Scientists Find HIV Receptor That Takes Virus to the Gut
Dr. Anthony S. Fauci, reporting in the journal Nature Immunology, says he and a team have discovered a new HIV receptor that may help to develop additional therapies for the disease. The new receptor explains why HIV begins its attack on the immune system in the gut:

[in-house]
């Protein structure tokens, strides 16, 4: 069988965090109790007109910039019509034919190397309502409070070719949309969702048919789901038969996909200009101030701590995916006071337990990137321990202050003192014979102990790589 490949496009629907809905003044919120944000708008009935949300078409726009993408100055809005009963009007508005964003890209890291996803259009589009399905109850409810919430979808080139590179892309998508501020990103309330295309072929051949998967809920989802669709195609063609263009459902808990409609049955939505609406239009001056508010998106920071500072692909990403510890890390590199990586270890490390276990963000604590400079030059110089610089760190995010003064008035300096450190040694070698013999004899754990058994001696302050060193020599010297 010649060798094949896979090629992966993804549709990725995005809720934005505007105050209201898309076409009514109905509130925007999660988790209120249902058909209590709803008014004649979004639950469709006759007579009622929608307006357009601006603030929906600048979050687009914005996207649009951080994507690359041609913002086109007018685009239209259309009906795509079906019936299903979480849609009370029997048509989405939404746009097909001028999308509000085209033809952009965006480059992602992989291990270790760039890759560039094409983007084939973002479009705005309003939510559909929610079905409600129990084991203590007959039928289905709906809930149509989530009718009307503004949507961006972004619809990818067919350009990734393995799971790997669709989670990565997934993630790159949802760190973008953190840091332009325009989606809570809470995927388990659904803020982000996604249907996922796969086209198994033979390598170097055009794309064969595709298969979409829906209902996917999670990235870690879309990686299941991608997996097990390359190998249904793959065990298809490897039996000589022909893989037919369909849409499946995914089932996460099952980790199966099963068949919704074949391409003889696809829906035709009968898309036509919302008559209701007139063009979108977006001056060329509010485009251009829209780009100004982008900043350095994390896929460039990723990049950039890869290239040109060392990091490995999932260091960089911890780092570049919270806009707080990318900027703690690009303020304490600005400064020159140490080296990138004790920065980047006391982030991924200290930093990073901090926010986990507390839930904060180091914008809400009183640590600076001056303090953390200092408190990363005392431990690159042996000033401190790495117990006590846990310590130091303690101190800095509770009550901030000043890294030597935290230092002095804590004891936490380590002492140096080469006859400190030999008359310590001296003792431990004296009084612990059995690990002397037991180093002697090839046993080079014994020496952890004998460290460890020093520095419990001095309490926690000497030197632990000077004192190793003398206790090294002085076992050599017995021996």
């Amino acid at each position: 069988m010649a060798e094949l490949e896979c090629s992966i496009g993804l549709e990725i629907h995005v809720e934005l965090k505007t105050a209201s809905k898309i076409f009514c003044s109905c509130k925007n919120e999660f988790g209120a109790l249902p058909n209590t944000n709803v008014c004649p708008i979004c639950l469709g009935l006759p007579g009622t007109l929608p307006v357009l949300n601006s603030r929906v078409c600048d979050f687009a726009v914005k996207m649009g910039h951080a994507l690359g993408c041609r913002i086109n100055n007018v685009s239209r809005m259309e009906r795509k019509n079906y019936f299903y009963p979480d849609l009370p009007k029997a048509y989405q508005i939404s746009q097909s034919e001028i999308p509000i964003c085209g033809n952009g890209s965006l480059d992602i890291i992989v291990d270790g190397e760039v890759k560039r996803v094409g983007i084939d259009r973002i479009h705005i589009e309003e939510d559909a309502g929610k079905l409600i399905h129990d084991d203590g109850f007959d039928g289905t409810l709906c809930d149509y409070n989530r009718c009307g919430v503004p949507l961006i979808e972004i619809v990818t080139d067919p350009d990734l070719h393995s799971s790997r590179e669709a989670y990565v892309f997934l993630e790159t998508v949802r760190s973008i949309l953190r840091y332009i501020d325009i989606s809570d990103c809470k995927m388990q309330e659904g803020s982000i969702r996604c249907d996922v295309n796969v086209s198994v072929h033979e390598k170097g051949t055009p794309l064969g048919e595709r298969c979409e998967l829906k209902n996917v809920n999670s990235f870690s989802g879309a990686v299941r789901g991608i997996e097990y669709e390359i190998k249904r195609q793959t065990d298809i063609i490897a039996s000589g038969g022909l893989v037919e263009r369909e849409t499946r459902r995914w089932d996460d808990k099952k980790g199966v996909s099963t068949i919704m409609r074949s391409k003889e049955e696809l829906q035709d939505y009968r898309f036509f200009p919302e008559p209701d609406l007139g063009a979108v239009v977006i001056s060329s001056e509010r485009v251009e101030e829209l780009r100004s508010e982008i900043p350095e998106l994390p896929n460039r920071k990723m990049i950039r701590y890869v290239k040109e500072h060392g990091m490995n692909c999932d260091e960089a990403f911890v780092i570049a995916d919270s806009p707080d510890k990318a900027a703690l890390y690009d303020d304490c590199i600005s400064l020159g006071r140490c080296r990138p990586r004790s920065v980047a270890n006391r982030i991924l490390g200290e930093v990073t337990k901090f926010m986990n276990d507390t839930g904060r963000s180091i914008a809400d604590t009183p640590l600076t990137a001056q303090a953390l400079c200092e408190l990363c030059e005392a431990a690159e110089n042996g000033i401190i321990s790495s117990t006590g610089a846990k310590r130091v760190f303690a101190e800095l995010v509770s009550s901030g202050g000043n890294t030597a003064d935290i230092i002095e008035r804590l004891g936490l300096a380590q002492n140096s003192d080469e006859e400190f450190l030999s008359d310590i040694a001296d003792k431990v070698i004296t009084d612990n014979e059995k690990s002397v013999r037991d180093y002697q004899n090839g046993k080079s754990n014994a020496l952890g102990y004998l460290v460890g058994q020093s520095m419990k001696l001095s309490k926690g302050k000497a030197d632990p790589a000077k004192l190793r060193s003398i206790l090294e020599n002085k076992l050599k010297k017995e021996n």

"Dr. Fauci, James Arthos, Claudia Cicala, Elena Martinelli and their colleagues showed that a molecule, integrin alpha-4 beta-7, which naturally directs immune cells to the gut, is also a receptor for H.I.V. A protein on the virus’s envelope, or outer shell, sticks to a molecule in the receptor that is linked specifically to the way CD4 cells home in on the gut, the researchers said. Binding of the virus to the integrin alpha-4 beta 7 molecule stimulates activation of another molecule, LFA-1, which plays a crucial role in the spread of the virus from one cell to another. The actions ultimately lead to destruction of lymph tissue, particularly in the gut. Several other receptor sites for H.I.V. are known. The most important is the CD4 molecule on certain immune cells; the molecule’s role as an H.I.V. receptor was identified in 1984. Two other important receptors, known as CCR5 and CXCR4, were identified in 1996. CCR5 is a normal component of human cells and acts as a doorway for the entry of H.I.V. People who lack it because of a genetic mutation rarely become infected even if they have been exposed to H.I.V. repeatedly. 'The work we did took nearly two years, and there’s little doubt that what we have found is a new receptor,' Dr. Fauci said in an interview after giving a lecture here, adding that 'we certainly have to learn a lot more about it.'"